ORLANDO, Fla., Jan. 15 (UPI) -- Virgin Orbit plans to try again Sunday to send 10 small science satellites for NASA and several universities into orbit using a rocket launched over the Pacific Ocean.
The mission is scheduled to begin at 10 a.m. PST when Virgin's Cosmic Girl aircraft, a modified Boeing 747, takes off from Mojave Air and Space Port 90 miles north of Los Angeles. The plane carries the LauncherOne rocket under its wing.
The company created a three-hour window for potential last-minute delays. Virgin scrubbed an attempt in December when employees entered quarantine because of COVID-19 exposure. The company also delayed the launch from last week.
Those who are sponsoring experiments hope they having been affected by the failure to carry out the mission sooner.
"The spacecraft is out of our hands since it was packed for launch in October, so there's nothing we can do now," said Joshua Colwell, a physics professor and planetary scientist at the University of Central Florida in Orlando, which built one of the small satellites.
"The delay means the rechargeable batteries are slowly losing charge and may require a day on orbit for solar charging before full operations," Colwell said.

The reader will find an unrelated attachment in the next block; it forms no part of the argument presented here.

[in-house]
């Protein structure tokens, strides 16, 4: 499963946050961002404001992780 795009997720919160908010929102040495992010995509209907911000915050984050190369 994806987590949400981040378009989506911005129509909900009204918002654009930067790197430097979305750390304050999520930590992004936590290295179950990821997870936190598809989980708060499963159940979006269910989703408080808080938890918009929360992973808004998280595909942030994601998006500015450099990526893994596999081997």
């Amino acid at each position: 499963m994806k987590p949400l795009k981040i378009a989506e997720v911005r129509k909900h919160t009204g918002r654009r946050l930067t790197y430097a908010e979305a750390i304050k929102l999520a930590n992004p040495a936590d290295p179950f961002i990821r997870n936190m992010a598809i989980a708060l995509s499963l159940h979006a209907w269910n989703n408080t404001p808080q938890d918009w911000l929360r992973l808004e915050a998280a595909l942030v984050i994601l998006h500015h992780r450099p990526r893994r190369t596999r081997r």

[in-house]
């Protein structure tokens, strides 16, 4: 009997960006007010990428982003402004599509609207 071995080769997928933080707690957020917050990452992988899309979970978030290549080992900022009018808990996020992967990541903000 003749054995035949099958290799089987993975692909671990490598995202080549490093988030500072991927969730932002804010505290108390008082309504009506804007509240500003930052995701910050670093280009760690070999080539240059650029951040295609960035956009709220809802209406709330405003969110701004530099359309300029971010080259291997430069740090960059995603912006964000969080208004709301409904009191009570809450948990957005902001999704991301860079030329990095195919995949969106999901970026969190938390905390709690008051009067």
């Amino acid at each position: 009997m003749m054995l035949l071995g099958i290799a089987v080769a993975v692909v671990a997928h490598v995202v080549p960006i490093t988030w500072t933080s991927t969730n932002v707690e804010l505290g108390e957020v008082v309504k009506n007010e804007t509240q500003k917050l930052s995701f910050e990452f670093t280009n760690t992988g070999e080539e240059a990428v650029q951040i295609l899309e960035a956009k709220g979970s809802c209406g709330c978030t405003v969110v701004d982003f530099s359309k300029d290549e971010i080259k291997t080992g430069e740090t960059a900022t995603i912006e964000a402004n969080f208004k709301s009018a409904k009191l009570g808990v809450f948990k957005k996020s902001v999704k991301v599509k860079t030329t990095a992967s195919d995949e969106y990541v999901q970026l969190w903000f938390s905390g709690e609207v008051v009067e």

Other than a potential battery drain, Colwell and a Virgin Orbit spokesman said no other impact to the satellites is expected.
After the rocket carrying the satellites is released, the 747 will veer upward and away from the launch path. Thrusters will fire, taking the second stage and payloads into space. The second stage is to move the satellites into their intended orbit, releasing them in batches of three.
The launch is the first time a Virgin Orbit rocket will carry a commercial payload. The company successfully launched a similar rocket once before in May without a paying customer, but it failed after disengaging from the plane.
"With COVID-19 a constant watch item, we're testing more often than ever and using every approach available to protect everyone's health," the company posted on Twitter after announcing a new launch date.
The University of Central Florida's spacecraft is called Q-PACE, which has video cameras inside to observe how quartz marbles interact with smaller spheres, dust and other materials in the microgravity of low-Earth orbit, according to Colwell.
Built with a $400,000 grant from NASA, the experiment is intended to help explain how electrostatic energy causes dust and rocks to clump together, eventually forming planetary bodies or planetary rings like Saturn's and Neptune's.
The 10 satellites, called CubeSats, include nine that were were designed and built by eight universities in the United States, along with one built by NASA's Ames Research Center in Moffett, Calif.
Other satellites include two devices intended to inspect other spacecraft in space, two that will measure space radiation and one that will monitor storms.
Most of the satellites to be sent aloft are only about a foot long and just a few inches high and wide.
Over the past few decades, NASA has launched many similar flights, which it calls Educational Launch of Nanosatellites (ELaNa) missions. The upcoming launch is ELaNa 20.